The Lancet Countdown on Health and Climate Change
Policy Brief for Canada
Previously described as “the greatest threat to health of the 21st
century”, climate change is compounding existing health disparities
in Canada. Given this, addressing the current climate crisis offers what
is perhaps our biggest opportunity to improve the health outcomes
We see wildfires exacerbating respiratory illnesses and leading to
community displacement in Western Canada; heat-related illness in
urban areas; changes in the availability of traditional foods in the Arctic
region; mental health stresses; extreme weather events such as floods
and droughts; progression of infectious diseases such as Lyme disease
and emergence1. Moreover, climate change drives inequities: older
persons, those of low socioeconomic status, and racialized people
living in Canada face a greater burden of the impacts of climate change
on their health.
In particular, climate change disproportionately impacts Indigenous
peoples’ wellbeing. Colonialism has altered the ecological systems
that support Indigenous peoples’ health, economies, cultural practices
and self-determination. For First Nations, Métis and Inuit communities,
the current climate crisis is understood and experienced as an
intensification of the environmental changes imposed on Indigenous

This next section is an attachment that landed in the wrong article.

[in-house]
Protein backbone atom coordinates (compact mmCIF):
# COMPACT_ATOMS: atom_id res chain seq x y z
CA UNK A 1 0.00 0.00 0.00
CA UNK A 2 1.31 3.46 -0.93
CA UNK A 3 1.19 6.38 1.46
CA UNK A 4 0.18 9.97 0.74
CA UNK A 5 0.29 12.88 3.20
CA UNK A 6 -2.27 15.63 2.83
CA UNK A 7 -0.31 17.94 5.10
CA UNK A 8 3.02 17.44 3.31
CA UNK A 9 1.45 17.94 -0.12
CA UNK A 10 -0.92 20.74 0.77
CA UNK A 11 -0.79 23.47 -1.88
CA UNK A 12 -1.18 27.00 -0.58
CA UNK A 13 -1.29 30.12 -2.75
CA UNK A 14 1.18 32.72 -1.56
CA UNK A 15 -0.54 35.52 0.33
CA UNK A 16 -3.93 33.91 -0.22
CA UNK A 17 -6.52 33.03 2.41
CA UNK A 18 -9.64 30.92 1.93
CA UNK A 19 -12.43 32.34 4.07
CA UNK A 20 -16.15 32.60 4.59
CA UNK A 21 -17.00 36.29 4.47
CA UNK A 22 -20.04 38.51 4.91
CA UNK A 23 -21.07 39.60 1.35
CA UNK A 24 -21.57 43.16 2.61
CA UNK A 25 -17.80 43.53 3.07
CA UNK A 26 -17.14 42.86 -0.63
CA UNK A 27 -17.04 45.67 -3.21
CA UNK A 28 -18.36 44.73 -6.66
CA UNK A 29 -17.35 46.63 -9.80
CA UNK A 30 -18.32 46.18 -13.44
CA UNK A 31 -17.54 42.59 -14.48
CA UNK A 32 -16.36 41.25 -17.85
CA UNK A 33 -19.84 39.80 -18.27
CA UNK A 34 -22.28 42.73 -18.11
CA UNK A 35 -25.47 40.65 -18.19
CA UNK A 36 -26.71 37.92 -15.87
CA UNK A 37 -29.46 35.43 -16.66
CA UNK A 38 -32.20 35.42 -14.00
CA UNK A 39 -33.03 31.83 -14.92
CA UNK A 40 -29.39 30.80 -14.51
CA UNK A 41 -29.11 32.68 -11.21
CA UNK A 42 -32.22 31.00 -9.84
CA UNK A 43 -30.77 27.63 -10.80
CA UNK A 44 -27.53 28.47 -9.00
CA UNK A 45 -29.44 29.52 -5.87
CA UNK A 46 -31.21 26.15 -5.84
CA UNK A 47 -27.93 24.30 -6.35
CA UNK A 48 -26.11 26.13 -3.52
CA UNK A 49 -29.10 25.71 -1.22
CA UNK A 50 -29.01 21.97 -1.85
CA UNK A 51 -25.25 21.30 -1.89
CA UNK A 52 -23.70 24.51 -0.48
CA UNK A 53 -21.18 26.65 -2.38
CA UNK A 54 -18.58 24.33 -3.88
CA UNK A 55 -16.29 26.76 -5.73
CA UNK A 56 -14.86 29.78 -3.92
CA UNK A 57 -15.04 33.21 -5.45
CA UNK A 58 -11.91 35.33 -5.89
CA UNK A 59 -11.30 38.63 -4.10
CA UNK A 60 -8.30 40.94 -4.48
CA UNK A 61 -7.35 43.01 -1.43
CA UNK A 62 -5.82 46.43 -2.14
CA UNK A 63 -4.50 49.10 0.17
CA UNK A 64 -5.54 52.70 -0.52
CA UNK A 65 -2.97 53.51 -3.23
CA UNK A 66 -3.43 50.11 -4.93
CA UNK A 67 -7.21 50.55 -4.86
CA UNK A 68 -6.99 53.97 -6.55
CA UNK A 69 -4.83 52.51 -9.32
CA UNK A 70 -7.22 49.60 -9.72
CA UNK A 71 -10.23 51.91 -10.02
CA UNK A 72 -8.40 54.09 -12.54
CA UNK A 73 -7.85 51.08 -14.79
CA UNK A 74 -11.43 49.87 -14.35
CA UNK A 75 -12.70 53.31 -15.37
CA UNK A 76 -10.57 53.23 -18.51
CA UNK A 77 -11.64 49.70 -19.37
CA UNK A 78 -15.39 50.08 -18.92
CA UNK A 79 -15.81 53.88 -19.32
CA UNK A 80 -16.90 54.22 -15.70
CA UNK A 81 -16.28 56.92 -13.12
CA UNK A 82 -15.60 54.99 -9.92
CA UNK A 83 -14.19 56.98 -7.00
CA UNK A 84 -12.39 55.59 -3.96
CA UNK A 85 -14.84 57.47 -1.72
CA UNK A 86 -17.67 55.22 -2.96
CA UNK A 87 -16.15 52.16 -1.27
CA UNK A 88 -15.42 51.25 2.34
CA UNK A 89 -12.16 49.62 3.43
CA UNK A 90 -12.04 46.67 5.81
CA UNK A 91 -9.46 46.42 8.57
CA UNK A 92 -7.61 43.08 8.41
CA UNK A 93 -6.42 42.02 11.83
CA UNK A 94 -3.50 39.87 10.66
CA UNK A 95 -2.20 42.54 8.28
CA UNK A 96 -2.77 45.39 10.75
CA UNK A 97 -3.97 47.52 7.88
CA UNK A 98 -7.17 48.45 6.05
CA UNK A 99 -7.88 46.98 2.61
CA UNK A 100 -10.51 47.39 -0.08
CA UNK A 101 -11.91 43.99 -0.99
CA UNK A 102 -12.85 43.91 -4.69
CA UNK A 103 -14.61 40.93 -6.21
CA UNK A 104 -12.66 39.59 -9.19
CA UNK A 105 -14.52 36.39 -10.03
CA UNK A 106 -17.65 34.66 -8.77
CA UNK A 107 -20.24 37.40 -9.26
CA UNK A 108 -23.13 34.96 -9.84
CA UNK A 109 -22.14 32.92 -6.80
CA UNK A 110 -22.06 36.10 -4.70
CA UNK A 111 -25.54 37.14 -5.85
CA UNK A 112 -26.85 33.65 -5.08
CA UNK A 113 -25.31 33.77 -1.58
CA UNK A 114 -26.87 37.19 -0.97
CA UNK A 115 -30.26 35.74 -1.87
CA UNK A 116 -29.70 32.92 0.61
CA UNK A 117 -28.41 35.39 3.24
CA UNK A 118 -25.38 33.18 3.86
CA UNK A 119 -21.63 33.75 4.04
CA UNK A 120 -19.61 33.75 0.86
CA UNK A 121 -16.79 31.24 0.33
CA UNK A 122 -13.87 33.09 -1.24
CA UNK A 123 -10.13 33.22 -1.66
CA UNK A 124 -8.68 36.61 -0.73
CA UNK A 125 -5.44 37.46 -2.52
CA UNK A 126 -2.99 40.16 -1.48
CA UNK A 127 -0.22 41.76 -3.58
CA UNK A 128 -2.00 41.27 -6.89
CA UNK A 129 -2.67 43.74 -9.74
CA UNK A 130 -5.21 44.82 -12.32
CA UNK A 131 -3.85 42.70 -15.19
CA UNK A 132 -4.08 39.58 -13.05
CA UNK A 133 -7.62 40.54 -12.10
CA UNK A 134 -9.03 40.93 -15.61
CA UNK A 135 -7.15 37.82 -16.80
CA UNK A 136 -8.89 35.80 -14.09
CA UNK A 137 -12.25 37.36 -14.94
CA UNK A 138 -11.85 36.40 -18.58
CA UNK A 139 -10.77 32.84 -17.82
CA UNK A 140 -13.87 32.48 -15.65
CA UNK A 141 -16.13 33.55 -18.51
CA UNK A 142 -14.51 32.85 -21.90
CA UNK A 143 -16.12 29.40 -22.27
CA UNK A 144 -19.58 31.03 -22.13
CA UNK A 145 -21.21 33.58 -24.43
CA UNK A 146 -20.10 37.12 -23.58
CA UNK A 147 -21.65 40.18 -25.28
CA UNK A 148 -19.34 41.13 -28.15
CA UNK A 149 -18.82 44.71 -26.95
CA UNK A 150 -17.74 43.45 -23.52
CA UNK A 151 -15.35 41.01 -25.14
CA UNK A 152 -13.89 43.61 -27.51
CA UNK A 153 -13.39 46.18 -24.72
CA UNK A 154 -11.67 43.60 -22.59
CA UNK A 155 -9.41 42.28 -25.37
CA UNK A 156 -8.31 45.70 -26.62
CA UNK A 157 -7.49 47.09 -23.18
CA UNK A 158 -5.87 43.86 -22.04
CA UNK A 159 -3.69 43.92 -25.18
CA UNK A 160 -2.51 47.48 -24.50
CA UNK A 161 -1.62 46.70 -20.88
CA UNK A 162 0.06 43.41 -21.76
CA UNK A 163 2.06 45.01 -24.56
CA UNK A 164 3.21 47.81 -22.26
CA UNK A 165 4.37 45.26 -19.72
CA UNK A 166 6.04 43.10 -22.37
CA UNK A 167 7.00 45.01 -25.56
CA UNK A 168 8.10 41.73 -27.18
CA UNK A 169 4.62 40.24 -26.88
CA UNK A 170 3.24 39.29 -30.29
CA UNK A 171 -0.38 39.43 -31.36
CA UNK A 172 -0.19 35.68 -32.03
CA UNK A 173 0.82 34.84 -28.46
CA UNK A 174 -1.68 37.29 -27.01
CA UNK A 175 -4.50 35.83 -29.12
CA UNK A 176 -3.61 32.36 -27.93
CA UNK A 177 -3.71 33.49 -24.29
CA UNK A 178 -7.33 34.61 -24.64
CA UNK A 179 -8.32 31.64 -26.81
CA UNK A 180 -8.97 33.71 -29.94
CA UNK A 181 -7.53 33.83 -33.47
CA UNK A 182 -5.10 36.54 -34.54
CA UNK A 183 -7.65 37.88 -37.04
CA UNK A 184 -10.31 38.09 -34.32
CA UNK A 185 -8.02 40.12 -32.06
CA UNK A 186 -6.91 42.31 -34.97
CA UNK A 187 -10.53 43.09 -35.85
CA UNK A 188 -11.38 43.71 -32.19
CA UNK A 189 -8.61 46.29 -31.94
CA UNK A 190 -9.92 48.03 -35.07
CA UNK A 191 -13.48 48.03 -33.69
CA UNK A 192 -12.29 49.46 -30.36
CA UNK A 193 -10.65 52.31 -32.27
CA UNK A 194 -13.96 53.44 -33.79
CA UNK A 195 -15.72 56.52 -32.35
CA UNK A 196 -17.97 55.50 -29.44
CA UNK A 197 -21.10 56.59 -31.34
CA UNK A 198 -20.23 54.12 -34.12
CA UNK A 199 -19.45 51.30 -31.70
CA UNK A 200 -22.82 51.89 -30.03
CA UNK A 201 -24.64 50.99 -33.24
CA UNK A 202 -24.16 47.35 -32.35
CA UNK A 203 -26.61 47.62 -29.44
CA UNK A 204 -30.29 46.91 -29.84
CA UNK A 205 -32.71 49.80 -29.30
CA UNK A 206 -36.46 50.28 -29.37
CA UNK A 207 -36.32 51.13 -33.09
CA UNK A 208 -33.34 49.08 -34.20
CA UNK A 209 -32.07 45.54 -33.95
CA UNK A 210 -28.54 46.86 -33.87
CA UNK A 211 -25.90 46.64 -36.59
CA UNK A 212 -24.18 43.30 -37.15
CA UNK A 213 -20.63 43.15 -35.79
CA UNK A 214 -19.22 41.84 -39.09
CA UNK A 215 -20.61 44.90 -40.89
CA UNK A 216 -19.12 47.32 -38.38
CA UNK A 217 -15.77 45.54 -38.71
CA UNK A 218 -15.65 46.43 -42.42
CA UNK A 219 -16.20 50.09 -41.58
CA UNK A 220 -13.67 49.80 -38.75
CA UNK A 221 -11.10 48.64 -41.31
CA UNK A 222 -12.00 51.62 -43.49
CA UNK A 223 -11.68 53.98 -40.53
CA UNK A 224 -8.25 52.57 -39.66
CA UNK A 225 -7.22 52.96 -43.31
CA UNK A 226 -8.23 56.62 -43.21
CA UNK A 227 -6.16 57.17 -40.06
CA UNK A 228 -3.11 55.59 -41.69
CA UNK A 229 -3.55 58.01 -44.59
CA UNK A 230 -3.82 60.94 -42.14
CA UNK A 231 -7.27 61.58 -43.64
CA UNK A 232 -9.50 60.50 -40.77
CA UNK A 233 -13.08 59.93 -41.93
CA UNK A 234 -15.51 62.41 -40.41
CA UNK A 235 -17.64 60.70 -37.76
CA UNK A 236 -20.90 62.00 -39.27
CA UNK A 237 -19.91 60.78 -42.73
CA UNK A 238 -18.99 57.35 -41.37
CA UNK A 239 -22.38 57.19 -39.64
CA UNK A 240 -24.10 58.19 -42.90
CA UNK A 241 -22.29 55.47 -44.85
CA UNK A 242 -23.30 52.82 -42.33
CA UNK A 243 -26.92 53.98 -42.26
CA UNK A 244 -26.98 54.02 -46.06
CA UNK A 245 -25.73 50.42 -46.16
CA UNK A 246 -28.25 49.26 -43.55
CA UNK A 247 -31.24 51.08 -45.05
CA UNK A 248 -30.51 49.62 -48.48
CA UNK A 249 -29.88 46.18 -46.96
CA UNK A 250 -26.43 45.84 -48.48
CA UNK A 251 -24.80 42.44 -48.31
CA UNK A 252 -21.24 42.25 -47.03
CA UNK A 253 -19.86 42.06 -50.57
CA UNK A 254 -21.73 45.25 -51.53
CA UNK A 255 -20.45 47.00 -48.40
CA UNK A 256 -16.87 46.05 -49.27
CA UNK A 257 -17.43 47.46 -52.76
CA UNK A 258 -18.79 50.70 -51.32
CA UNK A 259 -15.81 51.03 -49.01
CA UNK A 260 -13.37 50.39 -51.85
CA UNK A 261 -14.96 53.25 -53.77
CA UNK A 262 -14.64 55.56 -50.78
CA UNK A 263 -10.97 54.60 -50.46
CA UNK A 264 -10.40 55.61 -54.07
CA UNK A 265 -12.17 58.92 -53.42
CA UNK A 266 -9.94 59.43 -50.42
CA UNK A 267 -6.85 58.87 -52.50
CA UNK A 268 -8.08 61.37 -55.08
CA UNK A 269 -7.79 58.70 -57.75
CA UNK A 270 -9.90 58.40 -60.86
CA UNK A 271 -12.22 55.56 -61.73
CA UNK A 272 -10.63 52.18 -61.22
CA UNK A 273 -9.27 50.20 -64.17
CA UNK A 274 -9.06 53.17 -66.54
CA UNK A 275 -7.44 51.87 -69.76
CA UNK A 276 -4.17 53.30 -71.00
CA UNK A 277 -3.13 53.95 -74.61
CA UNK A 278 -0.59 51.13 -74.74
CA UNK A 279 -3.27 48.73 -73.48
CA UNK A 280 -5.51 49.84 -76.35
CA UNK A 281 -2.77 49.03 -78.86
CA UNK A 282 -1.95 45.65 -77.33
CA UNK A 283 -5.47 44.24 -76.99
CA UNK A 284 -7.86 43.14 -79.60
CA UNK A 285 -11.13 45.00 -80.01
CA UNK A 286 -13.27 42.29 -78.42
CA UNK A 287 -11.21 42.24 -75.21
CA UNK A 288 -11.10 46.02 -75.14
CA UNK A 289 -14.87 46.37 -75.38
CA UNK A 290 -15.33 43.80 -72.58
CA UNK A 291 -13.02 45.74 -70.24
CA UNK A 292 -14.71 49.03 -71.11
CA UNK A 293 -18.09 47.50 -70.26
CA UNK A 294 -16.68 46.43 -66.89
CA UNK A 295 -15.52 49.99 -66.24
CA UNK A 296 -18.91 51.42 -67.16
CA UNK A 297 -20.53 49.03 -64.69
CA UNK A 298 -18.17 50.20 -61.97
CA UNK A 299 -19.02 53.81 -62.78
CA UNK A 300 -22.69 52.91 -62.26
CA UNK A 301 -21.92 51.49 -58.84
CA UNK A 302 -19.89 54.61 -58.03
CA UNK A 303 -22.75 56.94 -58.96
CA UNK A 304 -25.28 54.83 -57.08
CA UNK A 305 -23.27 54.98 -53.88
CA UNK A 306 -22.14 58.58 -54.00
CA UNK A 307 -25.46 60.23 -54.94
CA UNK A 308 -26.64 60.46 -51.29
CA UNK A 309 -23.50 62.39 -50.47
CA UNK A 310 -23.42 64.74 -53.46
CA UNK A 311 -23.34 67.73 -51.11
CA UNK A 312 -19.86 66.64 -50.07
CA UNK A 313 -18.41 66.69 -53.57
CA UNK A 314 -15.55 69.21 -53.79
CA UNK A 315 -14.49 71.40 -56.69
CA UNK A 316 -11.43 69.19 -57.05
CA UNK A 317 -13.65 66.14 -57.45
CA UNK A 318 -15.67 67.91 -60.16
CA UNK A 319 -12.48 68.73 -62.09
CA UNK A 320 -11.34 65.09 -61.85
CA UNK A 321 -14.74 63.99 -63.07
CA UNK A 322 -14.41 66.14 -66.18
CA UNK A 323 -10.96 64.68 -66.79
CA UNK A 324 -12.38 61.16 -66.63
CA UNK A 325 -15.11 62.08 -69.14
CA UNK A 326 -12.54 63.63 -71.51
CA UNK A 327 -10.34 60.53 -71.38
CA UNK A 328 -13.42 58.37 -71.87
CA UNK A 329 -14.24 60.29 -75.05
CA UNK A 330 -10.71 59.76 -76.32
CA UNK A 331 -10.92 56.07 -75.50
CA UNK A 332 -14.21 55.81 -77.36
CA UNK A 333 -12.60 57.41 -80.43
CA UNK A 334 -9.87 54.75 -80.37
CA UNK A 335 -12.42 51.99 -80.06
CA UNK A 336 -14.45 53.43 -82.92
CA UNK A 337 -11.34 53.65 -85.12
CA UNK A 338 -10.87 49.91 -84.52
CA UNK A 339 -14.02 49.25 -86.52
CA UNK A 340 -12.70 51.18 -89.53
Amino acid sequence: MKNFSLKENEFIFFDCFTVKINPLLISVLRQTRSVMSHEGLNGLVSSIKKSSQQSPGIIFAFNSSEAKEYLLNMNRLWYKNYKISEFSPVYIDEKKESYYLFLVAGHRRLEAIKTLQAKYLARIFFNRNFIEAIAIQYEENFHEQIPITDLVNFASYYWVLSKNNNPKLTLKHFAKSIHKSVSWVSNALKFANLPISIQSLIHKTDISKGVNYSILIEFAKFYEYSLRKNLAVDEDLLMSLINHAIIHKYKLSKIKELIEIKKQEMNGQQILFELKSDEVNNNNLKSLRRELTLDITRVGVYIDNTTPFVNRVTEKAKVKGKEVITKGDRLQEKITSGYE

people by historic and ongoing colonial processes. Their remarkable
and demonstrable resilience through these changes, however, reinforce
the opportunity for learning and collaborating on solutions that draw
on the ecological traditional knowledge, social and environmental
adaptability of Indigenous peoples in Canada.
This brief, written in collaboration with medical and public health
experts, as well as Indigenous and allied scholars, outlines opportunities
to address climate change. Based on data from the global Lancet
Countdown report, it looks at the impacts of extreme heat and air
pollution on the health of all people living in Canada. It also explores
how, by applying a justice lens to all policies, Canada’s leaders can
promote a healthy transition to a sustainable society in the dual crises
era of climate change and COVID-19, including developing a more
sustainable healthcare system and prioritizing health equity.
This policy brief presents updated information and recommendations
on two major clusters of indicators of climate-related health impacts in
Canada: extreme heat and air pollution. It provides six evidence-based
policy recommendations for a healthy response to climate change
through enhancing resilience and adaptability. We offer recommendations
that aim to reap co-benefits for physical, social, economic,
and environmental well-being. Additionally, as economies are slowly
recovering from the COVID-19 pandemic, this brief acknowledges the
unique opportunity to shift toward a carbon-neutral society, and these
policy recommendations enable progress towards this goal.*
*Additional recommendations can be found in the 2017, 2018 and 2019 briefs.
1 Retrofit existing built infrastructure, improve current social and natural
infrastructure, and better design novel urban and suburban communities to
improve resilience to heat, especially for groups at risk.
Turn down the heat
Clean our air
The way forward: healthy recovery
Promote and be guided by the resilience of land-based Indigenous-led
approaches that foster adaptation to rapid warming in Indigenous communities,
particularly in the north.
Increase support for sustainable housing, including flexible strategies that